Training & Education
Three years of training in internal medicine (including internship) are required before a fellow is accepted in the program. We have a total of four two-year Fellowships in Hematology. In addition, a combined three-year program in Hematology/Oncology is available, as well as NIH-sponsored research training grants. In the three-year combined program, the fellow spends one year in clinical hematology, one year in clinical oncology and one year in research. In the Hematology Fellowship Program, the first year emphasizes clinical work, while the second year is spent primarily in research.
The Hematology or Hematology/Oncology Fellowship program at USC provides the following major strengths:
- Exposure to a large faculty of internationally recognized authorities in the area of general hematology, hematologic neoplasia, HIV disease and oncologic disease.
- Exposure to a vast number of patients and ability to learn from the diverse patient population at three hospitals on one campus: LAC+USC Medical Center, USC Norris Cancer Hospital and Keck Hospital of USC.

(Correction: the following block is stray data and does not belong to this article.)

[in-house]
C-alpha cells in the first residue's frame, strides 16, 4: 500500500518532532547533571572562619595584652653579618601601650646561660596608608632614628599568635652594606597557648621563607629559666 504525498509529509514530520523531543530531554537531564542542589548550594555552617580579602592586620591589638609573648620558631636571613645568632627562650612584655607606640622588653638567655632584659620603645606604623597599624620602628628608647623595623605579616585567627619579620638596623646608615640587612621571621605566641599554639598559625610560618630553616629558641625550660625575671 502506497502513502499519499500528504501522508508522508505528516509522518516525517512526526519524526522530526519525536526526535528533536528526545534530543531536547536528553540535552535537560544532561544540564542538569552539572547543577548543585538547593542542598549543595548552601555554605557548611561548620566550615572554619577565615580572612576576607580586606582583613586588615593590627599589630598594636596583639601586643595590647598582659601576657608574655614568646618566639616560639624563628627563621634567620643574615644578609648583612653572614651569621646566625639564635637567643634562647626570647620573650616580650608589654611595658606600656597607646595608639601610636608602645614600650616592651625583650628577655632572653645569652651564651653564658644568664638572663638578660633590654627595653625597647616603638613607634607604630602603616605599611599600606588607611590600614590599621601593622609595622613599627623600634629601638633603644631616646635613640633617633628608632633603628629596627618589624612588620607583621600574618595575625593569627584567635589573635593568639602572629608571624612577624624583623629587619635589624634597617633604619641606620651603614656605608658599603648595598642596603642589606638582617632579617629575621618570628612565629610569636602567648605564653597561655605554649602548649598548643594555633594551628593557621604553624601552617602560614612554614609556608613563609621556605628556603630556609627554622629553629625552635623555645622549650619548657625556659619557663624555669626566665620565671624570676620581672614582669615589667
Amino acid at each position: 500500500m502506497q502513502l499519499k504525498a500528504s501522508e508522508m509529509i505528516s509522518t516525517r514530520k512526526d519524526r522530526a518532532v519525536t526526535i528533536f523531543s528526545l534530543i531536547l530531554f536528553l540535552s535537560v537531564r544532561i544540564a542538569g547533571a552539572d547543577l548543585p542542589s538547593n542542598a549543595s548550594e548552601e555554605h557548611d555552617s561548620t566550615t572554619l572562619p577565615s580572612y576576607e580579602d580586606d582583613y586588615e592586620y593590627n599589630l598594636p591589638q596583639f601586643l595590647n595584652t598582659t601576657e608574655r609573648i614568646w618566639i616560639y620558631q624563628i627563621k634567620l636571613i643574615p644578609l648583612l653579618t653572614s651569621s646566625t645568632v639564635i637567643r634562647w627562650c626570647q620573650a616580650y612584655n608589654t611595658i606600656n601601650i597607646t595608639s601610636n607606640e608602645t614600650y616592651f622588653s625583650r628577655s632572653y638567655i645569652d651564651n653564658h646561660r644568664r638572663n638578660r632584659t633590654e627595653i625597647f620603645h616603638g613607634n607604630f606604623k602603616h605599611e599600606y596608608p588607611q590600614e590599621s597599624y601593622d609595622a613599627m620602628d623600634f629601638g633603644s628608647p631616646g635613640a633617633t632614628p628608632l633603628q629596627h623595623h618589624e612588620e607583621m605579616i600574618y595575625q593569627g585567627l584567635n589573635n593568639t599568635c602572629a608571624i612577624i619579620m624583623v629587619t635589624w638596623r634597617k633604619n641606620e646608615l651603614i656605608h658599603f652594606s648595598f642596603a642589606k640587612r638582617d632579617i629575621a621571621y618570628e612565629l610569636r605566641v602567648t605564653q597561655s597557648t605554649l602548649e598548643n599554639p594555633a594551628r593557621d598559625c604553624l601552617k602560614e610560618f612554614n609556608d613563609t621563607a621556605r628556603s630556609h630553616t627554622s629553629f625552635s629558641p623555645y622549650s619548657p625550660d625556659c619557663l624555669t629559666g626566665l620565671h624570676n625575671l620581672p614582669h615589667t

- Ability to work within the multi-disciplinary environment of the USC Norris Comprehensive Cancer Center, one of only 26 such NCI-sponsored facilities in the U.S.
- Ability to work within the academic and research environment of the Division of Hematology, which is known for its excellence in and commitment to teaching.
Hematology faculty are responsible for the education of approximately 60 interns each year, and approximately 35-40 residents each year. These individuals have been assigned to ward 14-600, to the Consultation Service at LAC+USC Medical Center, or to USC Norris Cancer Hospital.